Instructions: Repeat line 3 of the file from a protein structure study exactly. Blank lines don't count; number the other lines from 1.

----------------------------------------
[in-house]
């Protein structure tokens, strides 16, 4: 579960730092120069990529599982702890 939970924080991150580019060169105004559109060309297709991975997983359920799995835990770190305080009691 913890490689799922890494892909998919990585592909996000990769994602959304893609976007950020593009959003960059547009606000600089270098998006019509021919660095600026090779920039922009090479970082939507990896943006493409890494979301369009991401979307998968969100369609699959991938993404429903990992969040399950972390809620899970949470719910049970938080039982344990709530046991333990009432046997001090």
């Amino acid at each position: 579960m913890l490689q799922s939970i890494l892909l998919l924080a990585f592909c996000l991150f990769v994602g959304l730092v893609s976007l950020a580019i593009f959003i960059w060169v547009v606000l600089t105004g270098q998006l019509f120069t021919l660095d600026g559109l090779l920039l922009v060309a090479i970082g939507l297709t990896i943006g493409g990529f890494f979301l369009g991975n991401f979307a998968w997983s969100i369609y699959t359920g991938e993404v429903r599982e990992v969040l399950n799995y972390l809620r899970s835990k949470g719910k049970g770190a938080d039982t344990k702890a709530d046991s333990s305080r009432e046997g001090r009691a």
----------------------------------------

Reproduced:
């Amino acid at each position: 579960m913890l490689q799922s939970i890494l892909l998919l924080a990585f592909c996000l991150f990769v994602g959304l730092v893609s976007l950020a580019i593009f959003i960059w060169v547009v606000l600089t105004g270098q998006l019509f120069t021919l660095d600026g559109l090779l920039l922009v060309a090479i970082g939507l297709t990896i943006g493409g990529f890494f979301l369009g991975n991401f979307a998968w997983s969100i369609y699959t359920g991938e993404v429903r599982e990992v969040l399950n799995y972390l809620r899970s835990k949470g719910k049970g770190a938080d039982t344990k702890a709530d046991s333990s305080r009432e046997g001090r009691a």